This book review was written by Eugene Kernes
Genre = Economics, History
Economic inequalities are common in the history of people. What changed are the patterns of the inequalities. Prosperity requires time and work. Wealth needs to be produced rather than just come into existence. Economic incentives change production capacities. Rather than make counterproductive social policies to escape responsibility, people have to learn to shape their society with habits and values that enable them to become productive and produce wealth. Success requires many prerequisites factors, while not having just a single factor can lead to failure. Interactions between the various factors influences the outcomes, each is not deterministic. Learning from different peoples allows access to skills and knowledge which leads to overcoming many limitations. Isolated peoples are deprived of alternative ways to handle limitations.
Output creates the standard of living rather than the money, for it was money then government would print money to create the standard of living. Economic disparities are caused by either how a people produce wealth, or by transfers. Confusing production and transfer carries consequences for the future of nations. When policy makers design policies that impact the poor, it is tragic when they do not help because the poor bear the cost of the policies, and it is the poor who have less ability to overcome the consequences created by other people’s error. Understanding what influences on prosperity and poverty can help identity what is needed to create prosperity, and what leads to poverty. Peoples who rose from impoverished backgrounds to prosperity are not privileged, they have made an achievement.
Geography does not determine what people can do, but it certainly influences the options available by either limiting them, or expanding them. Location can allow people to develop their own mental capacities, and specialties. Resources, geography, and climate are different in various regions. Each has its own advantages and disadvantages to humans. Each creates different opportunities for human development. What matters is how geography interacts with non-geography factors such as culture, politics, and various other influences. Due to the variety of different interactions, they can produce vastly different economic outcomes. There are regions with little natural resources that are wealthy, and regions with lots of natural resources but are poor. Geographic use changes over time as human knowledge and technologies advance. Transportation, and other technological advances, can mitigate or remove various geographic impediments. Even altering geographic features.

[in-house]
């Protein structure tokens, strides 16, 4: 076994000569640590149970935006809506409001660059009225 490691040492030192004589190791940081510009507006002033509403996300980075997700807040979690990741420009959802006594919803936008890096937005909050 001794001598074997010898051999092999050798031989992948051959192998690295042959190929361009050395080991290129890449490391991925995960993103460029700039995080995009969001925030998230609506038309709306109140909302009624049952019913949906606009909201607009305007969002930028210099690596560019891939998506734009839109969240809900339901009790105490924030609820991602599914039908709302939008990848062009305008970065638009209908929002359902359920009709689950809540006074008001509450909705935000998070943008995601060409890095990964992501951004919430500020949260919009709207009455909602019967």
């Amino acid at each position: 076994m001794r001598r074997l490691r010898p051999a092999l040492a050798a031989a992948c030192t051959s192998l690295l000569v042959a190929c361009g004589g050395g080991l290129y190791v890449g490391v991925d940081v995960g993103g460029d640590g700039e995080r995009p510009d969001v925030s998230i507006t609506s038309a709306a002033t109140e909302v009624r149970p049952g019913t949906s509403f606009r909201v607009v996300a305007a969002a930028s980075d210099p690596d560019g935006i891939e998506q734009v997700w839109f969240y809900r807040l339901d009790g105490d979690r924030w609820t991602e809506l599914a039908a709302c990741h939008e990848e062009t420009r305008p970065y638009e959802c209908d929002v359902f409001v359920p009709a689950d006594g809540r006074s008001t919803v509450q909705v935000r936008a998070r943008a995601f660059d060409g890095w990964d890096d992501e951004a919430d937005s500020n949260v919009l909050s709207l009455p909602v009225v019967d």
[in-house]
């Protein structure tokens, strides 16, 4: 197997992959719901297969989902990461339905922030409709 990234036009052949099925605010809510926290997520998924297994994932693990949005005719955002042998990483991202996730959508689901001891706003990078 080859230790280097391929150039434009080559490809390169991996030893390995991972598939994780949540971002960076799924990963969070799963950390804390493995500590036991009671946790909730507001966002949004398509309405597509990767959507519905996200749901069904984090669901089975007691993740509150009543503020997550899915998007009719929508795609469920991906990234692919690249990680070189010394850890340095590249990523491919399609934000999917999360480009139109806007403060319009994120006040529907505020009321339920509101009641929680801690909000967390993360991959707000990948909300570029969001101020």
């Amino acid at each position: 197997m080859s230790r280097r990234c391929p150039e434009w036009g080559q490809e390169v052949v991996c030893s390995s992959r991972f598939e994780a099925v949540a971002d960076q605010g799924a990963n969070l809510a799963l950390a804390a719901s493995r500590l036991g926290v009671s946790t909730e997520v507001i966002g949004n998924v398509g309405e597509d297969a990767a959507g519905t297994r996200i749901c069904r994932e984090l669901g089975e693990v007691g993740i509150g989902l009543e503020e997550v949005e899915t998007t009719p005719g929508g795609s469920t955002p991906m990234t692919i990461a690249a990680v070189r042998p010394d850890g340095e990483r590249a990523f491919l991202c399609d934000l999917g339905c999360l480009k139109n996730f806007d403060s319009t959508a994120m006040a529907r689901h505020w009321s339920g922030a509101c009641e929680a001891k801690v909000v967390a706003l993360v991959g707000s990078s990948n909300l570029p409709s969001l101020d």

Isolation, whether physical or socially imposed, limits growth and usually regress a society. Knowledge and technology are not isolated to a particular people. Including diverse groups brings with it their knowledge and skills, while isolating a people reduces their ability to come up with alternative solutions to their limitations. Discoveries and inventions can come from every society, with no society being the sole source of all discoveries and inventions. By having contact with peoples of different societies, discoveries and inventions transfer via people. Knowing how other people handle limitations informs others how to change, rather than be depended on the same actions. An isolated culture contains a disadvantage in which it cannot access those different knowledge and technology to impact their limitations.